Testing technology in the street: what new competences for an intelligent future?

Friday 24th of August

Participatory Design Conference 2018, Keynote

14:00 – 15:00
Hasselt University, in the Old Prison

Over the last decade or so, intelligent technology testing has moved from relatively enclosed environments like the laboratory, the factory-floor and the home into public spaces, such as the street. This places new demands on the capacities of the actors involved – engineers, citizens, social researchers, policy makers and designers, … – to envision a shared, societal future. One way to sum up this challenge is by modifying a well-known and enigmatic precept: In the 1990s, engineering was defined as “sociology by other means” (Law, 1991), but to make this true today we need to add new elements, namely participation and design.

In her lecture, Noortje will unpack and advance this claim by investigating a series of recent street trials of intelligent vehicles in the UK and elsewhere. Drawing on empirical materials, from fieldwork notes to debate maps and a design exercise, Noortje will first show how some key elements go missing in contemporary street trials of driverless cars, and how, for this reason, they risk to fail in their attempt to put a proposed technological future to a societal test. Some trials bracket contestation among road users (drivers, cyclists, pedestrians), while others render the social environment passive, reducing it to a décor for machine performance. The result of this is not only to render the societal future unreal, but also, stupid.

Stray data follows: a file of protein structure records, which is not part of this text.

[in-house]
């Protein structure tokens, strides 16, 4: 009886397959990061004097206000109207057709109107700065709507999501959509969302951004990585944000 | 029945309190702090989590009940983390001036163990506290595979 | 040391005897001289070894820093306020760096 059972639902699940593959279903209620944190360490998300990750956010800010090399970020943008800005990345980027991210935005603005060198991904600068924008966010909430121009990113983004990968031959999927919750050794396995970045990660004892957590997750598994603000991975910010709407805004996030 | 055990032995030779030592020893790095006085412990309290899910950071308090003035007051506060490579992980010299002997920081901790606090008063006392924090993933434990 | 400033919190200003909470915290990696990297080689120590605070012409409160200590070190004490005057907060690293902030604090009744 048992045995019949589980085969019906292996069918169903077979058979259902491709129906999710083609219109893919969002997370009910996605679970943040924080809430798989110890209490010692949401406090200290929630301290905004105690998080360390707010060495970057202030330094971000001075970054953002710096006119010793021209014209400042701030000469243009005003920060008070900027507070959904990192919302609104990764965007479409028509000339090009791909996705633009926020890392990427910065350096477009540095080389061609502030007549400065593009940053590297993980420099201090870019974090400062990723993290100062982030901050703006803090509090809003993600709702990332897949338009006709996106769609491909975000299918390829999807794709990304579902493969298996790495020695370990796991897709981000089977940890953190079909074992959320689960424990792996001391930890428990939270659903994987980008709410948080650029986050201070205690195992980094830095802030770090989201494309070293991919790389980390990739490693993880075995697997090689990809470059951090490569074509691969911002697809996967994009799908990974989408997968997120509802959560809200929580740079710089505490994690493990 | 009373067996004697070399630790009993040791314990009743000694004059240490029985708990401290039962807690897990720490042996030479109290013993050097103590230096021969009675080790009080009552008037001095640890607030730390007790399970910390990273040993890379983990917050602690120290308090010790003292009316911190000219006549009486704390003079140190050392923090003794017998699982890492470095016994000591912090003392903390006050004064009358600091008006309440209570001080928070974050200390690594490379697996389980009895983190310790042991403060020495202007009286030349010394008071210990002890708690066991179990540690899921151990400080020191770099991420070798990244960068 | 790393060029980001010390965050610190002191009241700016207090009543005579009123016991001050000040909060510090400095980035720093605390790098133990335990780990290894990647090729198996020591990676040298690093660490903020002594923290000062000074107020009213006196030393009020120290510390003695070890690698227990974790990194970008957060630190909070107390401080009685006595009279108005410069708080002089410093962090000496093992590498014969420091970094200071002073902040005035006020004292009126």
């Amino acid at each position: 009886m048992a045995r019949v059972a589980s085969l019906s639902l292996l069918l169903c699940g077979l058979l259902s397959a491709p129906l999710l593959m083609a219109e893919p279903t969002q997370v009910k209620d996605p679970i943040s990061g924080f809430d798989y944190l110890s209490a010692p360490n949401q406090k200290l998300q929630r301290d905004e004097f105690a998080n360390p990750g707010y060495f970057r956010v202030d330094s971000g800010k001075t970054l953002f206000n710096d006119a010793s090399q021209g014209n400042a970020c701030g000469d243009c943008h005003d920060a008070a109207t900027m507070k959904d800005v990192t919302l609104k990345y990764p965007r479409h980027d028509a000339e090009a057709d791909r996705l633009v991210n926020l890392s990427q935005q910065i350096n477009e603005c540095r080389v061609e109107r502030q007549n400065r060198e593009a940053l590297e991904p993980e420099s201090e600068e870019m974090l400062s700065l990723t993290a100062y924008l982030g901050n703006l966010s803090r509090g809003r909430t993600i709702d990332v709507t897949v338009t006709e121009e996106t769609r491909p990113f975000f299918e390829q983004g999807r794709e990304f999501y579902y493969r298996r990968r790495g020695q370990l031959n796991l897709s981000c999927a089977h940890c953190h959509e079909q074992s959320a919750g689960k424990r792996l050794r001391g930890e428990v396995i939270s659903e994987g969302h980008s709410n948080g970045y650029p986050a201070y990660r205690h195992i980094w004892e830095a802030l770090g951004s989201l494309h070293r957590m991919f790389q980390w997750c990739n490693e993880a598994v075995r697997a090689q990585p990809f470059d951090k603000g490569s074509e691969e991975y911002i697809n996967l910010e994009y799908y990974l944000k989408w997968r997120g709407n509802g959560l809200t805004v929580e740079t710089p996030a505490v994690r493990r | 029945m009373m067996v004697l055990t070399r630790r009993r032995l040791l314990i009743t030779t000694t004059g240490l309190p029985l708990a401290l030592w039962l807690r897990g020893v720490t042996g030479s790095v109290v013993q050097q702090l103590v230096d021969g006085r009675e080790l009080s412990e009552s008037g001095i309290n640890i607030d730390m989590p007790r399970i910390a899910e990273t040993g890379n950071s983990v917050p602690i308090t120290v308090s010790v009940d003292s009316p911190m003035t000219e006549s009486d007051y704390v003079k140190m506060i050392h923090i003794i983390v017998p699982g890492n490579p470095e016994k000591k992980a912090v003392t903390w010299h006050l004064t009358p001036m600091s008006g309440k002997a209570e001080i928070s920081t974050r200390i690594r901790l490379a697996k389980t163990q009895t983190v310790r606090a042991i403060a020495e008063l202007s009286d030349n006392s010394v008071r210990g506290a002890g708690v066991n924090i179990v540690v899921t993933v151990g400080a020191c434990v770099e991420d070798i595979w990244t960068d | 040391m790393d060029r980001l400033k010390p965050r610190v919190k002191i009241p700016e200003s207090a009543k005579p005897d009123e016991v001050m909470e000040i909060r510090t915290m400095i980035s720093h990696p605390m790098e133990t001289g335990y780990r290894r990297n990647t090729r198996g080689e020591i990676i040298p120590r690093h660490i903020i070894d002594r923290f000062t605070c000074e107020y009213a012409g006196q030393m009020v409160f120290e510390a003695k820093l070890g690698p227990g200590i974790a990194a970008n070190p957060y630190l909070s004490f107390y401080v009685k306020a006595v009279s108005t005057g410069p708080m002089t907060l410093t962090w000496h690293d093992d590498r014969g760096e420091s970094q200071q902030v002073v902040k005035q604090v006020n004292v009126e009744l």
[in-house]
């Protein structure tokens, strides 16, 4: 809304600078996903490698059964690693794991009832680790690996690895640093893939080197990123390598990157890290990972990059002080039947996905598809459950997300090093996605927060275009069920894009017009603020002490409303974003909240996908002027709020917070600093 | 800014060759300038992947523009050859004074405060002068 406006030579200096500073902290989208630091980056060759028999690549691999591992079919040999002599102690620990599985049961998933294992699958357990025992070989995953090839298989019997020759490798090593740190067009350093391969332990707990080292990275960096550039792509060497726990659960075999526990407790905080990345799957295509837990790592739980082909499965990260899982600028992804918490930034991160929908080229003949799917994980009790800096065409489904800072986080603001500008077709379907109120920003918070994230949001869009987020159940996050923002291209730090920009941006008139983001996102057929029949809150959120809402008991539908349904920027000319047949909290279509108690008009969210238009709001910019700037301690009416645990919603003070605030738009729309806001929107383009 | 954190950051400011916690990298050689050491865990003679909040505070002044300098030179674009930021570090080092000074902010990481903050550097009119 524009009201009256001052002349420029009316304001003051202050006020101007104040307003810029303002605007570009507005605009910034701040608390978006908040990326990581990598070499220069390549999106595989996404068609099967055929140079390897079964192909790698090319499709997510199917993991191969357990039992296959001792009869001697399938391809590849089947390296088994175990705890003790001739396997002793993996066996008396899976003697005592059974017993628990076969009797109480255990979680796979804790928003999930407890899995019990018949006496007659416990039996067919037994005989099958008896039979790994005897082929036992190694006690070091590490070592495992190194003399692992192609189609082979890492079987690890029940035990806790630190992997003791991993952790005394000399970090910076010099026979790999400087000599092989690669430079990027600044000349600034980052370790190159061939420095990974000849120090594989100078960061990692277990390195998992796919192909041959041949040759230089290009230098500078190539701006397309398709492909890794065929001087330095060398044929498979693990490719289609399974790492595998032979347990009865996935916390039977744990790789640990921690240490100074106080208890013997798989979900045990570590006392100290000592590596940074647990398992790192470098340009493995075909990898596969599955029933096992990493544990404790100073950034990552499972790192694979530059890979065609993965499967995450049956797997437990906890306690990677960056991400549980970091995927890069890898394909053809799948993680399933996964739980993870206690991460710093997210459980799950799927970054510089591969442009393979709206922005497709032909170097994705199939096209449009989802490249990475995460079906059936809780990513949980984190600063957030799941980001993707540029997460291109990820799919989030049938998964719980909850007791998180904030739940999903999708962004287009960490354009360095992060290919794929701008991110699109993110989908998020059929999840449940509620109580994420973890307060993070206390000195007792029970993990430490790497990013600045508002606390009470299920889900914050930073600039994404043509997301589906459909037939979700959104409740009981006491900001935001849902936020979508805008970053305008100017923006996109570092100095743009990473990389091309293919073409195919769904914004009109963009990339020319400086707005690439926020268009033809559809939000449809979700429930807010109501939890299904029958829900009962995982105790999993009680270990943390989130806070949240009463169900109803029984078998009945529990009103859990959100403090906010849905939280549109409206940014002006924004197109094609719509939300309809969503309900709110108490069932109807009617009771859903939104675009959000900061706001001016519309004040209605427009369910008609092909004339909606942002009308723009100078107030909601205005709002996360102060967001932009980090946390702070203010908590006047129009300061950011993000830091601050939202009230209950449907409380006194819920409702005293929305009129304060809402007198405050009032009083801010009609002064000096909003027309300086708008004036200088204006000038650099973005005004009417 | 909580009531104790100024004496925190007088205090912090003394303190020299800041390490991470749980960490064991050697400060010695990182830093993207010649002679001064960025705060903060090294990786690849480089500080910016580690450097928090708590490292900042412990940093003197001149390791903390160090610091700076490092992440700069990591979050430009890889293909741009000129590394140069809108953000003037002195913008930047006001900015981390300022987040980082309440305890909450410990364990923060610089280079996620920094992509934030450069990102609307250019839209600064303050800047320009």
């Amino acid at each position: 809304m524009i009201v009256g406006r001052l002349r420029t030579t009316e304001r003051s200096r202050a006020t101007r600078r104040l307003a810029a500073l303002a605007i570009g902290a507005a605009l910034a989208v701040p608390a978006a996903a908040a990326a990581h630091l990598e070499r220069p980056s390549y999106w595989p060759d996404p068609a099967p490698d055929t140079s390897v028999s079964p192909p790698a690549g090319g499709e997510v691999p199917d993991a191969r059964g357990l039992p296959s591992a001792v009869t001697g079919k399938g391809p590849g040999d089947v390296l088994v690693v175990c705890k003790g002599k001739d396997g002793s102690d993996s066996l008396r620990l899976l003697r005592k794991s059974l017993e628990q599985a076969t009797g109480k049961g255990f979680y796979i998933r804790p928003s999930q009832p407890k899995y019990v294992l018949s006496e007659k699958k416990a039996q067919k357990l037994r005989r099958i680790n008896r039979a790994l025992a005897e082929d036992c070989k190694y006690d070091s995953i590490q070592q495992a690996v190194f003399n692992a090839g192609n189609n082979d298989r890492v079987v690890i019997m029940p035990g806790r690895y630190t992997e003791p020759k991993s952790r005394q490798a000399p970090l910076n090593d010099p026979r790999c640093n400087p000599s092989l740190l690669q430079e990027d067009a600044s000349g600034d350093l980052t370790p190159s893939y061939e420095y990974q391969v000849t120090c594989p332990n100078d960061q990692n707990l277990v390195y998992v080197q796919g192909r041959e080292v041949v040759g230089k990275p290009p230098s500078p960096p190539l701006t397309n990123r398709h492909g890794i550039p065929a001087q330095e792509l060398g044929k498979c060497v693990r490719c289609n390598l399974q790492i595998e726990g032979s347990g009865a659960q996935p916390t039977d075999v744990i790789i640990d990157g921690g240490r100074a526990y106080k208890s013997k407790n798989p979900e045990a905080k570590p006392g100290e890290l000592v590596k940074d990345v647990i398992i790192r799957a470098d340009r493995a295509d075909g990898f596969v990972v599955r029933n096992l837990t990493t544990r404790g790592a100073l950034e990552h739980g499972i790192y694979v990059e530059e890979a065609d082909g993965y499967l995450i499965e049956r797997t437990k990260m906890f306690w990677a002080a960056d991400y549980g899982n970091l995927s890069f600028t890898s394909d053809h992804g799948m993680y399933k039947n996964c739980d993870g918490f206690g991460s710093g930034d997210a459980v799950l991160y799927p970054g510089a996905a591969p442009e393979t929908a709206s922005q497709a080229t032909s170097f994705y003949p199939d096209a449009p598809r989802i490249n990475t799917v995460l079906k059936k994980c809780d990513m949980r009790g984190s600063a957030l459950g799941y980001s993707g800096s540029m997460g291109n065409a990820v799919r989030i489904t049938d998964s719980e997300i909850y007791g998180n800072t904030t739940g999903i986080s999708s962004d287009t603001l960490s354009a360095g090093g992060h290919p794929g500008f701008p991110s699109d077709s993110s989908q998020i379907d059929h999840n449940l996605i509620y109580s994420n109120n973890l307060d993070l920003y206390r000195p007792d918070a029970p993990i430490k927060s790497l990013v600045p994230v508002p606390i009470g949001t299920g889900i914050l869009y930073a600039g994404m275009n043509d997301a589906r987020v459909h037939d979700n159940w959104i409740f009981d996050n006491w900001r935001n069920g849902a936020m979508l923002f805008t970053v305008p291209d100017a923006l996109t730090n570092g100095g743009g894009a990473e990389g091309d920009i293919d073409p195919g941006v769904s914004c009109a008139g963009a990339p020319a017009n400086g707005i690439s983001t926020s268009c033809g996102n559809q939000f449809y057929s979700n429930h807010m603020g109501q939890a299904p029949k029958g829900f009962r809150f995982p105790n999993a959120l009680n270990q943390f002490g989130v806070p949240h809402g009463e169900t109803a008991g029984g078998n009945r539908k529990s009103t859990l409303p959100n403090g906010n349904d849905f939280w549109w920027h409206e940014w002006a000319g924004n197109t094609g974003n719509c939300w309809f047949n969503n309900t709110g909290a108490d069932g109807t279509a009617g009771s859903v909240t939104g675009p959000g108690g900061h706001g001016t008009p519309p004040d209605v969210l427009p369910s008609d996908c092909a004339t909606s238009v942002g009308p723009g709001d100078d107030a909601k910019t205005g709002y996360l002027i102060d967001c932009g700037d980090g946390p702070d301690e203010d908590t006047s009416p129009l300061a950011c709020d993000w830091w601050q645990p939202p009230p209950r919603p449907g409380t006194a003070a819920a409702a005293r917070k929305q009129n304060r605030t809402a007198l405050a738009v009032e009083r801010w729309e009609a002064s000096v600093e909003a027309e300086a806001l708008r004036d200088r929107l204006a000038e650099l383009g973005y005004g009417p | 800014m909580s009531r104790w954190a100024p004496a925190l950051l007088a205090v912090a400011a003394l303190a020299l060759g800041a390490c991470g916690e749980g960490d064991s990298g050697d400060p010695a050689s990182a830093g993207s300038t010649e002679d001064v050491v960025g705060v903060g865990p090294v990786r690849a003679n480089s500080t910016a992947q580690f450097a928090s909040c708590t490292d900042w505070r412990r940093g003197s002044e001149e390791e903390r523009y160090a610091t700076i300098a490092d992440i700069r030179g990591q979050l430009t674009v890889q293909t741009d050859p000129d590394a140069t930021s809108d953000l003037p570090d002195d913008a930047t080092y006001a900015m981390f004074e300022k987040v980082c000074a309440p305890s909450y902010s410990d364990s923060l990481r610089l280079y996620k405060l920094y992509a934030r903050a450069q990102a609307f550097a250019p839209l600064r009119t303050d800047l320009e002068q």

So how, then, can design and social research be combined to re-introduce the missing elements, and stage a public encounter between actors, forces and visions – the car system, the ecological future – that so often remain mute to one another, and which, accordingly, fails to take place?

Photo by Luis Oliviera (2016)